Faraday looked past the veil and fought fire with fire, met the play of the light and its patterns with the fire of his imagination. The qualities and strategies of nature are best discovered by minds that possess like qualities and strategies of thinking and processing. Many would argue that this quality arises out of rare happenstance, I believe this supports educational practice that makes children who win rare examples of genius, and contributes to a great waste of human resources. I believe, like Bacon, that the pursuit of science can help us enlighten the practices of Education to make learning infinitely more productive and fulfilling than it is today.

Brain scientists are pointing to the brain physiology to explain its workings. They tell us that emotions are the required 'warm up' that must precede productive thinking. I think they have done a pretty good job mapping out that brainy territory. The only problem is that after the information is collected, we will still be faced with putting it to work. I think that Brain Scientists are going to have to go back and look at some of our forebears (the animals) to see how they managed learning.

Because nature does take her time, I will take a page from her book and return later with further observation and then some dialog as well on this great, mysterious subject you have connected to matters of the classroom--where undoubtedly the hand of artifice should be seen and touched. Some might argue that artifice is better left to the movies, but that would leave all those great opportunities for magic and wonder in the classroom for someone or something else to create (the gaming industry, for example), and I don't think we would want to do that to children's minds--or to our schools.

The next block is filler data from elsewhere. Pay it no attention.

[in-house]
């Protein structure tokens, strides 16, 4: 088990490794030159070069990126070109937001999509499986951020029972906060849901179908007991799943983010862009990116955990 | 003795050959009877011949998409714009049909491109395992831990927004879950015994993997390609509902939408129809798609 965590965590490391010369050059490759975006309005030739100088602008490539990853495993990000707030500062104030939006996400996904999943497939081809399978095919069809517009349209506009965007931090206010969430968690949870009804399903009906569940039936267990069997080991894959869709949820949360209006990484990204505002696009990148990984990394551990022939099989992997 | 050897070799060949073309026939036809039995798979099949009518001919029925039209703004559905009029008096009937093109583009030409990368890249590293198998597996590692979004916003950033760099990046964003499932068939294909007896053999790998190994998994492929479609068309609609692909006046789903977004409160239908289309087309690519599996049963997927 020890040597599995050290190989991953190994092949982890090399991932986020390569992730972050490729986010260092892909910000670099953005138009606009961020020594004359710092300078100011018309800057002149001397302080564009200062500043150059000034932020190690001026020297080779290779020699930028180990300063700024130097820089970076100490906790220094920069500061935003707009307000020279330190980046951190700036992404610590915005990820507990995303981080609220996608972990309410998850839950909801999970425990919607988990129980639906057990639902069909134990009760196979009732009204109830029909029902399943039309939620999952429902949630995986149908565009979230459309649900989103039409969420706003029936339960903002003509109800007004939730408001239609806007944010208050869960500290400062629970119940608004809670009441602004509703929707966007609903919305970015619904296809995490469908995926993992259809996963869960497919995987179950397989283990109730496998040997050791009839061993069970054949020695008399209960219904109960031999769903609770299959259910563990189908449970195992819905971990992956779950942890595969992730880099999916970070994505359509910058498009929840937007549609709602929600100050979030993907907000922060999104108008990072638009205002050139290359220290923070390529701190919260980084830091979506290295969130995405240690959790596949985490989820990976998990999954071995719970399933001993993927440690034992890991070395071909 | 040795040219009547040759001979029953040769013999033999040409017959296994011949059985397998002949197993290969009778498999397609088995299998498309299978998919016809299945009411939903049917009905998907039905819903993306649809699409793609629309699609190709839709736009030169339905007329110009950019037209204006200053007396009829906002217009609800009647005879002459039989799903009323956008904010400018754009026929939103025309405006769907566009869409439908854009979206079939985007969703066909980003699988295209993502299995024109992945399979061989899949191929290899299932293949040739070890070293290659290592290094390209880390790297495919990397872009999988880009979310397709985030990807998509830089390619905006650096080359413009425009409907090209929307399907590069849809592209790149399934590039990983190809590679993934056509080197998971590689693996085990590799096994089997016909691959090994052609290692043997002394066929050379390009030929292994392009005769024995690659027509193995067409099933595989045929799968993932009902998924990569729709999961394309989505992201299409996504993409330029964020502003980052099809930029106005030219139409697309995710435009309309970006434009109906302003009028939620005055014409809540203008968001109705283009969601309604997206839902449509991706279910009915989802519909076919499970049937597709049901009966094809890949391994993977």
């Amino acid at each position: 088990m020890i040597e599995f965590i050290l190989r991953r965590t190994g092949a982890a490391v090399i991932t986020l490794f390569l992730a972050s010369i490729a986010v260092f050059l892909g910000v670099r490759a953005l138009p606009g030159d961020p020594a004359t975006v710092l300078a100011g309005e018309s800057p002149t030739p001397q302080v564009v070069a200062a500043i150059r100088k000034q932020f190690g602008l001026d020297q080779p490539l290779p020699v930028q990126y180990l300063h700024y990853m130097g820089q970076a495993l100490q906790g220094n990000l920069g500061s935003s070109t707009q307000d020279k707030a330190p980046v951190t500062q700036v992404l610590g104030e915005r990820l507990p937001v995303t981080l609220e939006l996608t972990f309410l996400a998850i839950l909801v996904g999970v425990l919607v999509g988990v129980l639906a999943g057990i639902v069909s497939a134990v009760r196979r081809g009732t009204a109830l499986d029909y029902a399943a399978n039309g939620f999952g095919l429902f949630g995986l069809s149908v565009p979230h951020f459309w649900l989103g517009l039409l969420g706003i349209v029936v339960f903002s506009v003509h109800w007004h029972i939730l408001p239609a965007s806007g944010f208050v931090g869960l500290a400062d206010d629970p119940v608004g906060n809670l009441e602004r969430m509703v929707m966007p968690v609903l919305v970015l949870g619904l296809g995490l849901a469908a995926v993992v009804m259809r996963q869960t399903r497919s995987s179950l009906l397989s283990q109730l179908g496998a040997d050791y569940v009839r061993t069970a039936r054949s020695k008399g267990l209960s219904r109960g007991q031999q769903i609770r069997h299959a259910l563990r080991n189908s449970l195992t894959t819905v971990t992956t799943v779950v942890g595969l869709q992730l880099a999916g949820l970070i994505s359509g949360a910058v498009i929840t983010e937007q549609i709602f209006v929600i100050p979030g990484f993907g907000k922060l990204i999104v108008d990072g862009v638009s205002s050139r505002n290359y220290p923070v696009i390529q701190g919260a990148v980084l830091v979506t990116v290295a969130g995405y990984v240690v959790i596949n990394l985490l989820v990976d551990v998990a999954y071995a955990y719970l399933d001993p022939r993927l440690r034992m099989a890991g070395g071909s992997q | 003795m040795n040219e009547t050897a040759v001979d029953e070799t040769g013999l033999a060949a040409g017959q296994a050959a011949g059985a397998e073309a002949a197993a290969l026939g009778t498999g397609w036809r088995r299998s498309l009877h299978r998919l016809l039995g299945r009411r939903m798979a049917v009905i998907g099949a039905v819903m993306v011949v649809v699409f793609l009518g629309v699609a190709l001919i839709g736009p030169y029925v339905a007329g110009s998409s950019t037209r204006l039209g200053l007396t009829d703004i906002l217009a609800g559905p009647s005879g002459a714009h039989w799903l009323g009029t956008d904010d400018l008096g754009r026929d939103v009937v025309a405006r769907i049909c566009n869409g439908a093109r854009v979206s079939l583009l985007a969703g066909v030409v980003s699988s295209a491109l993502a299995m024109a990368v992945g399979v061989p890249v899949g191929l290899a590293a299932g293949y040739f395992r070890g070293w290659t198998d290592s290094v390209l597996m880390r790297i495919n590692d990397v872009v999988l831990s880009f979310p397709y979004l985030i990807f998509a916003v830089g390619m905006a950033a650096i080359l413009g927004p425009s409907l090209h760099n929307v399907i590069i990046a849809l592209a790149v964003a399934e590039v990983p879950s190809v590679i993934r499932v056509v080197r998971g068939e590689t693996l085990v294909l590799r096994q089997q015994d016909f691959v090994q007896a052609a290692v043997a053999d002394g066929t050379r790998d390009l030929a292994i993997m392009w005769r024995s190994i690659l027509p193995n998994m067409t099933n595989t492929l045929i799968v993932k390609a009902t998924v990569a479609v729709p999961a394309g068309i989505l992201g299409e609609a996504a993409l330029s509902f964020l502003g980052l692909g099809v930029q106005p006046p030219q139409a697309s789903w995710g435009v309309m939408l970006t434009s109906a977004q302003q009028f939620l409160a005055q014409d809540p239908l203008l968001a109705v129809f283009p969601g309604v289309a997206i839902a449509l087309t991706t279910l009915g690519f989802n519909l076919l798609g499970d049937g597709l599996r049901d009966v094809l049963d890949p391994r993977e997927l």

Over that art
Which you say adds to nature, is an art
That Nature makes.

---Shakespeare, The Winter’s Tale


Last edited by papertalker on Mon Jul 09, 2007 8:36 am; edited 1 time in total
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Suzanne Hale



Joined: 23 Aug 2006
Posts: 11
Location: Ottawa, ON Canada

PostPosted: Thu Jun 28, 2007 1:32 pm
PostPost subject: Education as artifice, Artiface as education.
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Wow. thanks for such a thoughtful answer...I am thrilled to see that you really considered my question.

I look forward to more discussion/conversation.


Suzanne
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Suzanne Hale



Joined: 23 Aug 2006
Posts: 11
Location: Ottawa, ON Canada

PostPosted: Thu Jul 05, 2007 7:21 pm
PostPost subject: artifice art arffgh
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Well I gleamed a few choice phrases from your last post...the beautiful sweep from Francis Bacon to Feynman to Shakespeare and you, the joining bits inbetween.


I thought it was very interesting to note, that essential for creating is the
"freedom to be alone". That is so true and interesting, and I suppose a deal breaker. If a person is not free to be alone, by choice or design, then they have much less viability to create. What does it mean, free to be alone...for children - or adults really? How much confidence or knowledge does a person have to have, to allow another the freedom to be alone?

in regards to the classroom...you write: where undoubtedly the hand of artifice should be seen and touched. I might add, grasped firmly and shaken! Shaken like we shake hands, shaken firmly for grounding...and also shaken as though it was a salt or pepper shaker...and therefore shaken and sprinkled liberally all around the class!

I looked up the definition for art. Here is what it said:

art noun.
Human effort to imitate, supplement, alter, or counteract the work of nature.

(Hmmm, counteract? Must be an old definition...like from 1337?)

The conscious production or arrangement of sounds, colors, forms, movements, or other elements in a manner that affects the sense of beauty, specifically the production of the beautiful in a graphic or plastic medium.